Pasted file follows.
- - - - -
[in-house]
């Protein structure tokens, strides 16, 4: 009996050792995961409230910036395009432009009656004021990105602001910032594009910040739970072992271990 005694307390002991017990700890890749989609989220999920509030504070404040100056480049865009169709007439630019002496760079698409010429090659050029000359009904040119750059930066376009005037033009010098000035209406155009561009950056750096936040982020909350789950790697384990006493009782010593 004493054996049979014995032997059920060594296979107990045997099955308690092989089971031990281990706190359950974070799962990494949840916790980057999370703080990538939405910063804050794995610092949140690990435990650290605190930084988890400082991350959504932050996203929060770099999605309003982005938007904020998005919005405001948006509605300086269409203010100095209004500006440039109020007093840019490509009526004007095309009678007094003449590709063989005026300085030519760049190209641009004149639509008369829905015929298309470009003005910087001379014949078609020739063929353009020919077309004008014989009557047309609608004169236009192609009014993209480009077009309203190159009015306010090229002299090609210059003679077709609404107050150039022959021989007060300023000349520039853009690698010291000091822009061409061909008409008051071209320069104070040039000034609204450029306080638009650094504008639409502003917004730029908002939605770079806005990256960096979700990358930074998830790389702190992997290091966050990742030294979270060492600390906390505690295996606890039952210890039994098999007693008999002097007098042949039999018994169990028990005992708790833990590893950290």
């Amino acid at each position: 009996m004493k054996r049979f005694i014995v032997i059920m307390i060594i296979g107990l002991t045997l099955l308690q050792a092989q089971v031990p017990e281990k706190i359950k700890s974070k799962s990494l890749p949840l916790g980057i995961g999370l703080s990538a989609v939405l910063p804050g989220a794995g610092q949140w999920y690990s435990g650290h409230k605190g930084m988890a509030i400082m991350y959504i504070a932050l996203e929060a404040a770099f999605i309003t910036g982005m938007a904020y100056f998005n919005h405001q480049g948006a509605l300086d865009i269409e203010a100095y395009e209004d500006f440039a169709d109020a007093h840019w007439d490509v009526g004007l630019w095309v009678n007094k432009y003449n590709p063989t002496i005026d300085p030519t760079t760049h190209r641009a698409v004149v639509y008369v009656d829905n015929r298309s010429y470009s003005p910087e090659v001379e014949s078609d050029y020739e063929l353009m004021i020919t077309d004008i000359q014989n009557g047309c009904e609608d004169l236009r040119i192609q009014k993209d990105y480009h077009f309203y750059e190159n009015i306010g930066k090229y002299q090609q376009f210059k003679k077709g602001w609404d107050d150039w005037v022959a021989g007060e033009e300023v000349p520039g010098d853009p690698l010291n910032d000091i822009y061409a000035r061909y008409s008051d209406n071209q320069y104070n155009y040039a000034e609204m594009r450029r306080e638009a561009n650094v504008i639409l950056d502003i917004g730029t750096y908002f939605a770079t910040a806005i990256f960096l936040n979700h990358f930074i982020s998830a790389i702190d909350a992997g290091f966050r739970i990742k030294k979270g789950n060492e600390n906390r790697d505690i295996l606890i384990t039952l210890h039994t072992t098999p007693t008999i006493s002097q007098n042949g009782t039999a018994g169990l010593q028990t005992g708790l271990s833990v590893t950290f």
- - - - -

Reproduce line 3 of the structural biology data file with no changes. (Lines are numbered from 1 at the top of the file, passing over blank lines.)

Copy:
């Amino acid at each position: 009996m004493k054996r049979f005694i014995v032997i059920m307390i060594i296979g107990l002991t045997l099955l308690q050792a092989q089971v031990p017990e281990k706190i359950k700890s974070k799962s990494l890749p949840l916790g980057i995961g999370l703080s990538a989609v939405l910063p804050g989220a794995g610092q949140w999920y690990s435990g650290h409230k605190g930084m988890a509030i400082m991350y959504i504070a932050l996203e929060a404040a770099f999605i309003t910036g982005m938007a904020y100056f998005n919005h405001q480049g948006a509605l300086d865009i269409e203010a100095y395009e209004d500006f440039a169709d109020a007093h840019w007439d490509v009526g004007l630019w095309v009678n007094k432009y003449n590709p063989t002496i005026d300085p030519t760079t760049h190209r641009a698409v004149v639509y008369v009656d829905n015929r298309s010429y470009s003005p910087e090659v001379e014949s078609d050029y020739e063929l353009m004021i020919t077309d004008i000359q014989n009557g047309c009904e609608d004169l236009r040119i192609q009014k993209d990105y480009h077009f309203y750059e190159n009015i306010g930066k090229y002299q090609q376009f210059k003679k077709g602001w609404d107050d150039w005037v022959a021989g007060e033009e300023v000349p520039g010098d853009p690698l010291n910032d000091i822009y061409a000035r061909y008409s008051d209406n071209q320069y104070n155009y040039a000034e609204m594009r450029r306080e638009a561009n650094v504008i639409l950056d502003i917004g730029t750096y908002f939605a770079t910040a806005i990256f960096l936040n979700h990358f930074i982020s998830a790389i702190d909350a992997g290091f966050r739970i990742k030294k979270g789950n060492e600390n906390r790697d505690i295996l606890i384990t039952l210890h039994t072992t098999p007693t008999i006493s002097q007098n042949g009782t039999a018994g169990l010593q028990t005992g708790l271990s833990v590893t950290f």